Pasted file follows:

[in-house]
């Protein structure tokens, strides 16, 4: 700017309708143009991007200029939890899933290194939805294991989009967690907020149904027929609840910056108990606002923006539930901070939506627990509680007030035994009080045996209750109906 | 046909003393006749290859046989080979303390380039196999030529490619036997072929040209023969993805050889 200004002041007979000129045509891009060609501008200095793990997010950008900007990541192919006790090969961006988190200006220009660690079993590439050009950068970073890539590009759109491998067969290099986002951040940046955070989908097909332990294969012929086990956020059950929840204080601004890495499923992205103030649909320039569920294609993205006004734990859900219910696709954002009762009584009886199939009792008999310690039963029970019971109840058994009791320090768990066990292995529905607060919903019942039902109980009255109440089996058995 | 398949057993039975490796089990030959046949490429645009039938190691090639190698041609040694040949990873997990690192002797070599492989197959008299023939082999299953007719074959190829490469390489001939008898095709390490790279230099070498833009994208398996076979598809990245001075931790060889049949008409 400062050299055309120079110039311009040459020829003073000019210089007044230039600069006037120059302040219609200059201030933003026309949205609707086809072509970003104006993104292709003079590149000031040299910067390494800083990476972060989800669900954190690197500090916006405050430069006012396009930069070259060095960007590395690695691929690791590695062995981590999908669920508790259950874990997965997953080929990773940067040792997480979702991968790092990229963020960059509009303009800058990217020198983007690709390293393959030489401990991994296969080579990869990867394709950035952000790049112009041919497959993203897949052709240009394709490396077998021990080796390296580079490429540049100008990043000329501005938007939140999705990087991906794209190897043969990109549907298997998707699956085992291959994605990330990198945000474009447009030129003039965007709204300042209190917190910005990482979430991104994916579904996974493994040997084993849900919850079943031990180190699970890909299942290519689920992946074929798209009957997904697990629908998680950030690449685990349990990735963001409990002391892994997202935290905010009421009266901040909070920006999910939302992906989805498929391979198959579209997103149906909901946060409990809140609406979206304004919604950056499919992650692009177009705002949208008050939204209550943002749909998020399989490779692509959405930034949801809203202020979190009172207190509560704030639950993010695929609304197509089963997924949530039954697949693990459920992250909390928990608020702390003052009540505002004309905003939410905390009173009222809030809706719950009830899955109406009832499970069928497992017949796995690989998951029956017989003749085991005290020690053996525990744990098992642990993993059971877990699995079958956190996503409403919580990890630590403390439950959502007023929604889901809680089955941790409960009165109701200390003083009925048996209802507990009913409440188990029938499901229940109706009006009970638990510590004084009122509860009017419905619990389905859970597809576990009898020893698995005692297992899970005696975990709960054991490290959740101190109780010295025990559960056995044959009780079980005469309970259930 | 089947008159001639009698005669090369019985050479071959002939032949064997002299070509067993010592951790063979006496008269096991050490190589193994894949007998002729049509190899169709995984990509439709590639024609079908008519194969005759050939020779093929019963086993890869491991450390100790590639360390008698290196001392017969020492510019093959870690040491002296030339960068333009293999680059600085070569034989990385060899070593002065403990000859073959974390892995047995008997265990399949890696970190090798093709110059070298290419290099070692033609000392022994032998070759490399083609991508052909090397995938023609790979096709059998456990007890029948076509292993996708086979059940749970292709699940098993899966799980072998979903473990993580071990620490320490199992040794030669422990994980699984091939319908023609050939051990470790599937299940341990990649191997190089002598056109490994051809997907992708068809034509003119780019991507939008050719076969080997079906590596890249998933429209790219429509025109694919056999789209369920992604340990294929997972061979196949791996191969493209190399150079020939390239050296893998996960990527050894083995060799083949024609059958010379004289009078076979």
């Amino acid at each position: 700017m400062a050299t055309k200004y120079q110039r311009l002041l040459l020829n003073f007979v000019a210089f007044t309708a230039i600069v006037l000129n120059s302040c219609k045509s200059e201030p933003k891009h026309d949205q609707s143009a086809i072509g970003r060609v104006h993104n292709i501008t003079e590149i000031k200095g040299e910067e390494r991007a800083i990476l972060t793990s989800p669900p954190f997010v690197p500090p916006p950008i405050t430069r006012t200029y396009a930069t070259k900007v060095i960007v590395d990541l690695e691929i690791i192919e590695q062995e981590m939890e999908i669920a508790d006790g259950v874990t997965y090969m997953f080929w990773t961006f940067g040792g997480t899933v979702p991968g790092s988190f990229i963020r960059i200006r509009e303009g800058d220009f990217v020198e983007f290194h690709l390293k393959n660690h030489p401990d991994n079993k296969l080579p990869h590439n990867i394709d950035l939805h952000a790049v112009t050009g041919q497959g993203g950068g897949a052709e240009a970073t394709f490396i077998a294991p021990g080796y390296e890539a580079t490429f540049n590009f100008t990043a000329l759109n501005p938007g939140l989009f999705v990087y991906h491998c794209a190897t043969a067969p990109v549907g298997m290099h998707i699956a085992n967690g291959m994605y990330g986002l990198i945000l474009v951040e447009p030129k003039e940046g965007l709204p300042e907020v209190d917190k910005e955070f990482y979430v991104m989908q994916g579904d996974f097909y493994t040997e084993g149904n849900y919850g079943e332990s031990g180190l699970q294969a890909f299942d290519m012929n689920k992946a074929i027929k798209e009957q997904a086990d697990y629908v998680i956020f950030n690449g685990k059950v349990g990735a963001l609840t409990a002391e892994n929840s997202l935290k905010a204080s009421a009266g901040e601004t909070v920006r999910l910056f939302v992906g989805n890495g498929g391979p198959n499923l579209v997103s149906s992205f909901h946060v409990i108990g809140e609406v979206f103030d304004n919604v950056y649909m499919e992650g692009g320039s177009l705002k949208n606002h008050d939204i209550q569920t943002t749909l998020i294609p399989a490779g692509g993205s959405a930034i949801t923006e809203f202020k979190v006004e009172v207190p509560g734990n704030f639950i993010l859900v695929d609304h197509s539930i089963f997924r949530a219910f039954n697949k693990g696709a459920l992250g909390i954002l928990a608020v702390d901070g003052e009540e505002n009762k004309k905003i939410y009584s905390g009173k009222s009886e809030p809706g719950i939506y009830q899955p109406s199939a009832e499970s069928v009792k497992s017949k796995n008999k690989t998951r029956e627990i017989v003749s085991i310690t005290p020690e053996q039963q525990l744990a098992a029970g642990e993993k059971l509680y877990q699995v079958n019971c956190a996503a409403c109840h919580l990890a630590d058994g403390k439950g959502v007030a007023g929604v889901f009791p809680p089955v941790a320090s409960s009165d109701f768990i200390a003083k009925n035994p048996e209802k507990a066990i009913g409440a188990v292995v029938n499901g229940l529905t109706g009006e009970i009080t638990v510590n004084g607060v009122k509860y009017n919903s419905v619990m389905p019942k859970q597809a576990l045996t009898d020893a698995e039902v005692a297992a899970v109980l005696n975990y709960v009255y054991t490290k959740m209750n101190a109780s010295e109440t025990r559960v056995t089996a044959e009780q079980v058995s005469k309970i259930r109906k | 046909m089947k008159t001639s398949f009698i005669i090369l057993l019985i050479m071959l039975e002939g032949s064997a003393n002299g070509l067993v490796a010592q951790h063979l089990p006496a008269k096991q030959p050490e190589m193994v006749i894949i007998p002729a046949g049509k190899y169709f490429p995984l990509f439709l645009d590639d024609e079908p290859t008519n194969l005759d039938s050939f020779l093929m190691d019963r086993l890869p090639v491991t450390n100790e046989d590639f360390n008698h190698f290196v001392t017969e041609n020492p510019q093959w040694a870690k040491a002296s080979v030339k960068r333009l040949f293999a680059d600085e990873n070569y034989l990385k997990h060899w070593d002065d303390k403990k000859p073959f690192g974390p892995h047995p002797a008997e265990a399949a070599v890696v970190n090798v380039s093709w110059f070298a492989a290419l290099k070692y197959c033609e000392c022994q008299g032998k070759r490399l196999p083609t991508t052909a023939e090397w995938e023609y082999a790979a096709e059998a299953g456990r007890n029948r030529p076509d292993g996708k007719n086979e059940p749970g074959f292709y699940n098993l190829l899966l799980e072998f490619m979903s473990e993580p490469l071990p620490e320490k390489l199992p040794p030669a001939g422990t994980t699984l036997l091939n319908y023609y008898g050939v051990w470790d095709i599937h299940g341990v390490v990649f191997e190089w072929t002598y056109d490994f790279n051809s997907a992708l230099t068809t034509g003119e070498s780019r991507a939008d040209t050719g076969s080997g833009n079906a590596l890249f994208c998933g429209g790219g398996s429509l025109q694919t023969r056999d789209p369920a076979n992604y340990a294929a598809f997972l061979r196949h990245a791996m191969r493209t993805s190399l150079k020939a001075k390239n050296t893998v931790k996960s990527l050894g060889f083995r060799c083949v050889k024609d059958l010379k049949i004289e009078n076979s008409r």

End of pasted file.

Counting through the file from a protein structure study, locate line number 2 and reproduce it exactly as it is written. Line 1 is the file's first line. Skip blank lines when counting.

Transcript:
């Protein structure tokens, strides 16, 4: 700017309708143009991007200029939890899933290194939805294991989009967690907020149904027929609840910056108990606002923006539930901070939506627990509680007030035994009080045996209750109906 | 046909003393006749290859046989080979303390380039196999030529490619036997072929040209023969993805050889 200004002041007979000129045509891009060609501008200095793990997010950008900007990541192919006790090969961006988190200006220009660690079993590439050009950068970073890539590009759109491998067969290099986002951040940046955070989908097909332990294969012929086990956020059950929840204080601004890495499923992205103030649909320039569920294609993205006004734990859900219910696709954002009762009584009886199939009792008999310690039963029970019971109840058994009791320090768990066990292995529905607060919903019942039902109980009255109440089996058995 | 398949057993039975490796089990030959046949490429645009039938190691090639190698041609040694040949990873997990690192002797070599492989197959008299023939082999299953007719074959190829490469390489001939008898095709390490790279230099070498833009994208398996076979598809990245001075931790060889049949008409 400062050299055309120079110039311009040459020829003073000019210089007044230039600069006037120059302040219609200059201030933003026309949205609707086809072509970003104006993104292709003079590149000031040299910067390494800083990476972060989800669900954190690197500090916006405050430069006012396009930069070259060095960007590395690695691929690791590695062995981590999908669920508790259950874990997965997953080929990773940067040792997480979702991968790092990229963020960059509009303009800058990217020198983007690709390293393959030489401990991994296969080579990869990867394709950035952000790049112009041919497959993203897949052709240009394709490396077998021990080796390296580079490429540049100008990043000329501005938007939140999705990087991906794209190897043969990109549907298997998707699956085992291959994605990330990198945000474009447009030129003039965007709204300042209190917190910005990482979430991104994916579904996974493994040997084993849900919850079943031990180190699970890909299942290519689920992946074929798209009957997904697990629908998680950030690449685990349990990735963001409990002391892994997202935290905010009421009266901040909070920006999910939302992906989805498929391979198959579209997103149906909901946060409990809140609406979206304004919604950056499919992650692009177009705002949208008050939204209550943002749909998020399989490779692509959405930034949801809203202020979190009172207190509560704030639950993010695929609304197509089963997924949530039954697949693990459920992250909390928990608020702390003052009540505002004309905003939410905390009173009222809030809706719950009830899955109406009832499970069928497992017949796995690989998951029956017989003749085991005290020690053996525990744990098992642990993993059971877990699995079958956190996503409403919580990890630590403390439950959502007023929604889901809680089955941790409960009165109701200390003083009925048996209802507990009913409440188990029938499901229940109706009006009970638990510590004084009122509860009017419905619990389905859970597809576990009898020893698995005692297992899970005696975990709960054991490290959740101190109780010295025990559960056995044959009780079980005469309970259930 | 089947008159001639009698005669090369019985050479071959002939032949064997002299070509067993010592951790063979006496008269096991050490190589193994894949007998002729049509190899169709995984990509439709590639024609079908008519194969005759050939020779093929019963086993890869491991450390100790590639360390008698290196001392017969020492510019093959870690040491002296030339960068333009293999680059600085070569034989990385060899070593002065403990000859073959974390892995047995008997265990399949890696970190090798093709110059070298290419290099070692033609000392022994032998070759490399083609991508052909090397995938023609790979096709059998456990007890029948076509292993996708086979059940749970292709699940098993899966799980072998979903473990993580071990620490320490199992040794030669422990994980699984091939319908023609050939051990470790599937299940341990990649191997190089002598056109490994051809997907992708068809034509003119780019991507939008050719076969080997079906590596890249998933429209790219429509025109694919056999789209369920992604340990294929997972061979196949791996191969493209190399150079020939390239050296893998996960990527050894083995060799083949024609059958010379004289009078076979």